Not only will having good working relationships make your work more enjoyable, but you’ll also learn more about how the company operates beyond just your role or team. You might learn new skills from other colleagues or better understand processes. This not only improves your productivity within the company, but should you wish to leave and seek another role, you’ll bring with you a better understanding and experience of how different businesses work. (Side note: having good relations with many colleagues also means more references for your CV in future!)
5. Speak up and ask for opportunities
As they say, you miss 100 percent of the shots you don't take so make the effort to advocate for yourself, especially if you’re soft-spoken. If you’re interested in a certain project and have the confidence to lead it or be involved, let your manager know.
Not only is this the only sure way to let your managers clued in on what you really want out of your job (as opposed to them trying to guess your goals), it’s also a chance to show them what you’re made of. When you succeed, this can further boost your confidence and make you more likely to be considered for future projects!
6. Make time for self-care
Self-care is always equated to spa days, chocolate, and a glass of wine, thanks to social media. No harm in indulging in these but the self-care I’m advocating for is a little different yet, no less important.
Take care of your physical and mental health by exercising regularly, eating healthily and ensuring you’re getting enough sleep. Try to cook more at home, as it’s healthier and also less costly. No need to commit to it overnight but perhaps start with cooking on the weekends and gradually increase your frequency.
Speaking of cutting costs when it comes to eating, make time to practise financial self-care as well. Financial self-care could mean taking the time to review your monthly budget or going through your financial status quo with a financial planner. The goal here is to be in regular touch with your finances, understanding what you have versus what you need for your goals, and ensuring that you’re on track.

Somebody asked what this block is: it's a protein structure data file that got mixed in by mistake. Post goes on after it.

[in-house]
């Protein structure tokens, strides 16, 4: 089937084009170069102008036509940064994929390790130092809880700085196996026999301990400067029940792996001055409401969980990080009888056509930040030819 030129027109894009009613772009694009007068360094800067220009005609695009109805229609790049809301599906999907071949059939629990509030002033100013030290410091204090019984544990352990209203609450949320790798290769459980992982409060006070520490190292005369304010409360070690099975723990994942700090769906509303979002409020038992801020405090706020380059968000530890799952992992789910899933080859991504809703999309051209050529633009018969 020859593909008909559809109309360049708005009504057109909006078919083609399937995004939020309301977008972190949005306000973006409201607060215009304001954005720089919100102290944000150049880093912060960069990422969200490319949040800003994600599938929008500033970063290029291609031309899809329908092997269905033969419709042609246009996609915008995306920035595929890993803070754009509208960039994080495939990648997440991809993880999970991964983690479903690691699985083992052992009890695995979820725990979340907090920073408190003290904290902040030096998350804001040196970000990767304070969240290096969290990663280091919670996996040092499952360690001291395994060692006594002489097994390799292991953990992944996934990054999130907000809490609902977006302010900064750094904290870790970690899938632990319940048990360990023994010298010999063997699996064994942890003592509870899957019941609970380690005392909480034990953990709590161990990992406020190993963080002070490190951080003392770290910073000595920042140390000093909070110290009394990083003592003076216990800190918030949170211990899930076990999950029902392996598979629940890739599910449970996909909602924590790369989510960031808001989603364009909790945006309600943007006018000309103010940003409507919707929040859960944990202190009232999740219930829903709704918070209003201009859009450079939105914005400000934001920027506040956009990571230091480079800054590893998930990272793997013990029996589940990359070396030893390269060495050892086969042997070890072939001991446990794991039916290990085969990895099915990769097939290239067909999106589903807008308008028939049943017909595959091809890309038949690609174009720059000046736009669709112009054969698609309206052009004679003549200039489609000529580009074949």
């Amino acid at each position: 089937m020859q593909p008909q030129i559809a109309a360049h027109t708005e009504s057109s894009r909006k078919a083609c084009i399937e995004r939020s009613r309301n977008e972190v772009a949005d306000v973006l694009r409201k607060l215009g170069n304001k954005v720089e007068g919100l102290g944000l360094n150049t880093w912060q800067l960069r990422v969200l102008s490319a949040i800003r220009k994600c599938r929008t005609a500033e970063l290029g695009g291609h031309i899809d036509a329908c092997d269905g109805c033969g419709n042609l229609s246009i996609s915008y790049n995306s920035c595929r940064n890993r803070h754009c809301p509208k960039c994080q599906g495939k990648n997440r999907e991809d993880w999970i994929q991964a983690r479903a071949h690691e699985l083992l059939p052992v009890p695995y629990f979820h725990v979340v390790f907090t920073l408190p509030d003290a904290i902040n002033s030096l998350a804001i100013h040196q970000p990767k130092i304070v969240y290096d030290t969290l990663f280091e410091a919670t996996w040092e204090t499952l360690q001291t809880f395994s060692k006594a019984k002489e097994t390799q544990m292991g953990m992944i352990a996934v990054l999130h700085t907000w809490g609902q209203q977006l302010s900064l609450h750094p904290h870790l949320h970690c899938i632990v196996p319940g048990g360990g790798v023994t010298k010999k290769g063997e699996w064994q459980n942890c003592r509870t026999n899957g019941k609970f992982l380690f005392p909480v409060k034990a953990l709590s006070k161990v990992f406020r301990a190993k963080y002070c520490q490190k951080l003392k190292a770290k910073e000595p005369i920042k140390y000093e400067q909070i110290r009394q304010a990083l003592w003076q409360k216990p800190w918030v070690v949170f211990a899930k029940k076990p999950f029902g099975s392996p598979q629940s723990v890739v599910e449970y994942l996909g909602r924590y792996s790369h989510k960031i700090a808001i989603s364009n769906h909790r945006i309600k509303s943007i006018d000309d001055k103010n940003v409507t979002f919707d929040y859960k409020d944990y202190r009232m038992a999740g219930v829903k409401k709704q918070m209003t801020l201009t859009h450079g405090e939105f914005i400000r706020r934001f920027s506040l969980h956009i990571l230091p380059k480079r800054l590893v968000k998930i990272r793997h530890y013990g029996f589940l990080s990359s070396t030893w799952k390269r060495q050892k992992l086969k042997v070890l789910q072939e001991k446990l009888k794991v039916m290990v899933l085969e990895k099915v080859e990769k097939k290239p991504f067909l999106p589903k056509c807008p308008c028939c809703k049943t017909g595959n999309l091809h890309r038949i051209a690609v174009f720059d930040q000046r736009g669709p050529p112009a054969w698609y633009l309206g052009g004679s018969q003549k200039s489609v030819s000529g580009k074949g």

For starters, you can consider Gro Saver Flex which allows you to customise your savings plan with a flexible choice of premium and policy terms to best meet your financial needs. In addition, stay protected^ against death and terminal illness.
To be successful is no easy feat, but the beauty of it is that you can determine what success looks like for you. Whatever your goals are, take charge and go hard for them and build the life you want to live.
^ Gro Saver Flex pays 105% of all net premium(s) paid or 101% of the cash value, whichever is higher in the event of the insured’s death or terminal illness. Net premium(s) means the regular or single premium amount as shown in the policy schedule, or the reduced regular or single premium amount if a part of this policy has been cashed in earlier. If you change the frequency of your regular premium amount, we will use the then current regular premium amount to work out all net premium(s) paid. Net premium(s) do not include the premiums paid on riders.
This article is meant purely for informational purposes and should not be relied upon as financial advice. The precise terms, conditions and exclusions of any Income products mentioned are specified in their respective policy contracts. For customised advice to suit your specific needs, consult an Income insurance advisor. This advertisement has not been reviewed by the Monetary Authority of Singapore.